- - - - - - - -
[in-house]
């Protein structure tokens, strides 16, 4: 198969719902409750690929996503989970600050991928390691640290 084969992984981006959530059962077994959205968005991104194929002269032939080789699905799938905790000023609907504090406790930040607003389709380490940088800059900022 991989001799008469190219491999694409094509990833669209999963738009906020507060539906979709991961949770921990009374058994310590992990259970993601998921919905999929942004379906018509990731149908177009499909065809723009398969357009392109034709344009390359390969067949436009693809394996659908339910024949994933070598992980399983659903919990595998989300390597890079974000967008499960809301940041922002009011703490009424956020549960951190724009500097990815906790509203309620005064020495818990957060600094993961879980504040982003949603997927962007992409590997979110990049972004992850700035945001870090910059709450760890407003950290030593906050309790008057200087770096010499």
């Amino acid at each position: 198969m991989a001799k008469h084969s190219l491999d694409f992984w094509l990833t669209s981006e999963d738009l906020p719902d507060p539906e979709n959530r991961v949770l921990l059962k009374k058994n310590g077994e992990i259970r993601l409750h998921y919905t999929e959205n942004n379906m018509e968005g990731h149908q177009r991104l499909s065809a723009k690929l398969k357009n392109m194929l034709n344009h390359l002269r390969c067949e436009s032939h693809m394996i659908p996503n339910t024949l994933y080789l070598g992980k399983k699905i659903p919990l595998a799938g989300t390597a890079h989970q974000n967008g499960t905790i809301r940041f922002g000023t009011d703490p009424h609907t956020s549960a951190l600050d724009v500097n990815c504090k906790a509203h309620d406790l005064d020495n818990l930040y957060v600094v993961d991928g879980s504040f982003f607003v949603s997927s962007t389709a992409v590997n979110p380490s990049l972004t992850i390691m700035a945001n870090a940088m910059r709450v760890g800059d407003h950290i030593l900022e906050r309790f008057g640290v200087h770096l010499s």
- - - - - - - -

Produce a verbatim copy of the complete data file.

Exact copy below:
[in-house]
């Protein structure tokens, strides 16, 4: 198969719902409750690929996503989970600050991928390691640290 084969992984981006959530059962077994959205968005991104194929002269032939080789699905799938905790000023609907504090406790930040607003389709380490940088800059900022 991989001799008469190219491999694409094509990833669209999963738009906020507060539906979709991961949770921990009374058994310590992990259970993601998921919905999929942004379906018509990731149908177009499909065809723009398969357009392109034709344009390359390969067949436009693809394996659908339910024949994933070598992980399983659903919990595998989300390597890079974000967008499960809301940041922002009011703490009424956020549960951190724009500097990815906790509203309620005064020495818990957060600094993961879980504040982003949603997927962007992409590997979110990049972004992850700035945001870090910059709450760890407003950290030593906050309790008057200087770096010499």
């Amino acid at each position: 198969m991989a001799k008469h084969s190219l491999d694409f992984w094509l990833t669209s981006e999963d738009l906020p719902d507060p539906e979709n959530r991961v949770l921990l059962k009374k058994n310590g077994e992990i259970r993601l409750h998921y919905t999929e959205n942004n379906m018509e968005g990731h149908q177009r991104l499909s065809a723009k690929l398969k357009n392109m194929l034709n344009h390359l002269r390969c067949e436009s032939h693809m394996i659908p996503n339910t024949l994933y080789l070598g992980k399983k699905i659903p919990l595998a799938g989300t390597a890079h989970q974000n967008g499960t905790i809301r940041f922002g000023t009011d703490p009424h609907t956020s549960a951190l600050d724009v500097n990815c504090k906790a509203h309620d406790l005064d020495n818990l930040y957060v600094v993961d991928g879980s504040f982003f607003v949603s997927s962007t389709a992409v590997n979110p380490s990049l972004t992850i390691m700035a945001n870090a940088m910059r709450v760890g800059d407003h950290i030593l900022e906050r309790f008057g640290v200087h770096l010499s």